- The Bank of Japan raised its inflation forecast on Thursday, but maintained ultra-low interest rates and warned of risks to the economic outlook in a sign it will remain an outlier among a global wave of central banks tightening monetary policy.
- "For the time being, while closely monitoring the impact of Covid-19, the bank will support financing... and will not hesitate to take additional easing measures if necessary," the BOJ said in a statement announcing the decision.
The Bank of Japan raised its inflation forecast on Thursday but maintained ultra-low interest rates and warned of risks to a fragile economy, reinforcing its position as an outlier in a wave of global central bank policy tightening.
The decision came hours before that of the European Central Bank, which will consider a bigger-than-expected 50 basis point rate increase to tame soaring inflation.
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While rising fuel and commodity costs have pushed Japan's inflation above its 2% target, the BOJ has repeatedly said it was in no rush to withdraw stimulus as slowing global growth cloud the outlook for the still-weak economy.
"Uncertainty surrounding Japan's economy is very high. We must be vigilant to financial and currency market moves, as well as their impact on the economy and prices," the BOJ said in a quarterly report issued after the decision.
As widely expected, the BOJ maintained its -0.1% target for short-term rates and that of 10-year bond yields around 0%.
In fresh quarterly projections, the board raised to 2.3% from 1.9% its core consumer inflation for the current fiscal year ending in March 2023. It also raised its inflation forecast for the following year to 1.4% from 1.1%.
But the BOJ cut this fiscal year's growth forecast to 2.4% from 2.9% and warned of the potential blow from lingering supply constraints, rising commodity prices and the pandemic.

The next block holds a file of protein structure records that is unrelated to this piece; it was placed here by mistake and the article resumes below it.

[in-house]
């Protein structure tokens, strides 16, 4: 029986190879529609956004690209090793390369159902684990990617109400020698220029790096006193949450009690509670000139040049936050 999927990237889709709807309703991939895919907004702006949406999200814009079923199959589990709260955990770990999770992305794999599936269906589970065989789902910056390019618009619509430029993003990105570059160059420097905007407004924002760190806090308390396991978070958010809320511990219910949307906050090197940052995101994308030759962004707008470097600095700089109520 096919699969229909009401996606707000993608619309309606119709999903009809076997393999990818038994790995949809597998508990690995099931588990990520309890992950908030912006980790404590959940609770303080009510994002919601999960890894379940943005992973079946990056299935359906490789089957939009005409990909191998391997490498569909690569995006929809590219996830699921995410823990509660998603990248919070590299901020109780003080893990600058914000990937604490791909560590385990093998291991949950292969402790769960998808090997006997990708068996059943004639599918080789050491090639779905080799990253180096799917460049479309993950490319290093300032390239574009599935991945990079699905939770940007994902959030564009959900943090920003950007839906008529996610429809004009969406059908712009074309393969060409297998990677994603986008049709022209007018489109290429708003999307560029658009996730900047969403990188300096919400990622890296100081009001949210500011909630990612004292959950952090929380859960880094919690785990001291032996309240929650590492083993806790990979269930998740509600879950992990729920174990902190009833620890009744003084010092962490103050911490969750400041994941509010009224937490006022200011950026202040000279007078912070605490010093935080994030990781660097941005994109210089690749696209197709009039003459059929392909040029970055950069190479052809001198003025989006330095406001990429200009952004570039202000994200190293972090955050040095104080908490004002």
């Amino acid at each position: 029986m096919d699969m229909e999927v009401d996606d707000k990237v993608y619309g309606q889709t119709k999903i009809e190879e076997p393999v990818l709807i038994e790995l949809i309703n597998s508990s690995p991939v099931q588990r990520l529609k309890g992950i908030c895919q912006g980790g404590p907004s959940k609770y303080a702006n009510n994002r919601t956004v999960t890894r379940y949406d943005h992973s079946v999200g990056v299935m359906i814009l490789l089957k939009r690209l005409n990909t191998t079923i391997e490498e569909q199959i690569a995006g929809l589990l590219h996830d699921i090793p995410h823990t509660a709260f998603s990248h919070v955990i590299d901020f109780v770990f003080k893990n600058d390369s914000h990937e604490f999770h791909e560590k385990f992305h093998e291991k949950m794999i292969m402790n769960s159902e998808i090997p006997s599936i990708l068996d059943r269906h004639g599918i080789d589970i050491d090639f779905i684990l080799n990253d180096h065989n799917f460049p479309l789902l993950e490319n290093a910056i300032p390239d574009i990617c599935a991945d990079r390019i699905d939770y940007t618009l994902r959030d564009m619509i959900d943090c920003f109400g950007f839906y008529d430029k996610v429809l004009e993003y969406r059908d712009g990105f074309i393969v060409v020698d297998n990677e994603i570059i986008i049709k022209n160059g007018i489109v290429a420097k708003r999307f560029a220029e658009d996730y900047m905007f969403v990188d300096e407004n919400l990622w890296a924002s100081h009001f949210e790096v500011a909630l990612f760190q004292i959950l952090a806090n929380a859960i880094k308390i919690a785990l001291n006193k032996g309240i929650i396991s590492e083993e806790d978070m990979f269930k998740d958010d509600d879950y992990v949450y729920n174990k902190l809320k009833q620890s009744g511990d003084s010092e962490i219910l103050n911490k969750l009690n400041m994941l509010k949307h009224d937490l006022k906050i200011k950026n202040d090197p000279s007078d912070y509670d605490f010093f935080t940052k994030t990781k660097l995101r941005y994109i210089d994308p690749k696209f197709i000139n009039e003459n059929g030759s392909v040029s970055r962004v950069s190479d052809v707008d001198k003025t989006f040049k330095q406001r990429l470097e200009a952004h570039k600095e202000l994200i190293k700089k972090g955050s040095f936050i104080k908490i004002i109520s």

At a post-meeting briefing, BOJ Governor Haruhiko Kuroda is expected to repeat his resolve to maintain ultra-low rates until the recent cost-push inflation is accompanied by stronger wage and demand growth.
Swimming against the global tide of monetary tightening, however, is not without cost. The policy divergence has pushed the Japanese yen to 24-year lows, hurting households and retailers by boosting already surging import costs.
That impact was highlighted in data out earlier Thursday, which showed Japan ran a trade deficit for the 11th straight month in June as imports jumped 46.1% year-on-year, boosted by a weaker yen.
Recent BOJ data showed the central bank was forced to gobble up a record 16 trillion yen ($116 billion) worth of Japanese government bonds (JGB) in June to defend its 0.25% cap for the 10-year yield.
The aggressive buying pushed the BOJ's ownership of the bond market past 50%, rolling back its efforts to gradually taper its huge balance sheet and causing strain in the futures market.
Markets are focusing on what Kuroda would say about the rising cost of prolonged easing and any hints he could drop on the potential trigger of a policy tweak, analysts say.